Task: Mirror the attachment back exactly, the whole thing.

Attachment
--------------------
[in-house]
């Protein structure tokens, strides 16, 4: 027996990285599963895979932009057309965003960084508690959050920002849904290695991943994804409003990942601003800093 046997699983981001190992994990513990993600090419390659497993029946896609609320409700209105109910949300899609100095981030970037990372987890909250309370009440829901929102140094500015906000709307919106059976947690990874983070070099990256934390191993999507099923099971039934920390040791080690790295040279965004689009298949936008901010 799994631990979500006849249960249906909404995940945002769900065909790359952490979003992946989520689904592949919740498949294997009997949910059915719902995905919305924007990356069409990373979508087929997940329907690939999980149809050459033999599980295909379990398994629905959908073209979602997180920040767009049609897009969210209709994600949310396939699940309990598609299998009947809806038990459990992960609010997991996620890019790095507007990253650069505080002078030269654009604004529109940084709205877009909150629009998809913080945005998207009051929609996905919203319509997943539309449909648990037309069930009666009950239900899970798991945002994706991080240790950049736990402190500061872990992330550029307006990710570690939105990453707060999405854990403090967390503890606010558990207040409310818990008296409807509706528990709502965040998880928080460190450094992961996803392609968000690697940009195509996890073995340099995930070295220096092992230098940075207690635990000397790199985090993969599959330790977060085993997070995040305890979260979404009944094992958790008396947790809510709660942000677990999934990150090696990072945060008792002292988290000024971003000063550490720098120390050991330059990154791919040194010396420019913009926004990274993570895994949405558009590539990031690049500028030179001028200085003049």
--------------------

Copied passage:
[in-house]
């Protein structure tokens, strides 16, 4: 027996990285599963895979932009057309965003960084508690959050920002849904290695991943994804409003990942601003800093 046997699983981001190992994990513990993600090419390659497993029946896609609320409700209105109910949300899609100095981030970037990372987890909250309370009440829901929102140094500015906000709307919106059976947690990874983070070099990256934390191993999507099923099971039934920390040791080690790295040279965004689009298949936008901010 799994631990979500006849249960249906909404995940945002769900065909790359952490979003992946989520689904592949919740498949294997009997949910059915719902995905919305924007990356069409990373979508087929997940329907690939999980149809050459033999599980295909379990398994629905959908073209979602997180920040767009049609897009969210209709994600949310396939699940309990598609299998009947809806038990459990992960609010997991996620890019790095507007990253650069505080002078030269654009604004529109940084709205877009909150629009998809913080945005998207009051929609996905919203319509997943539309449909648990037309069930009666009950239900899970798991945002994706991080240790950049736990402190500061872990992330550029307006990710570690939105990453707060999405854990403090967390503890606010558990207040409310818990008296409807509706528990709502965040998880928080460190450094992961996803392609968000690697940009195509996890073995340099995930070295220096092992230098940075207690635990000397790199985090993969599959330790977060085993997070995040305890979260979404009944094992958790008396947790809510709660942000677990999934990150090696990072945060008792002292988290000024971003000063550490720098120390050991330059990154791919040194010396420019913009926004990274993570895994949405558009590539990031690049500028030179001028200085003049």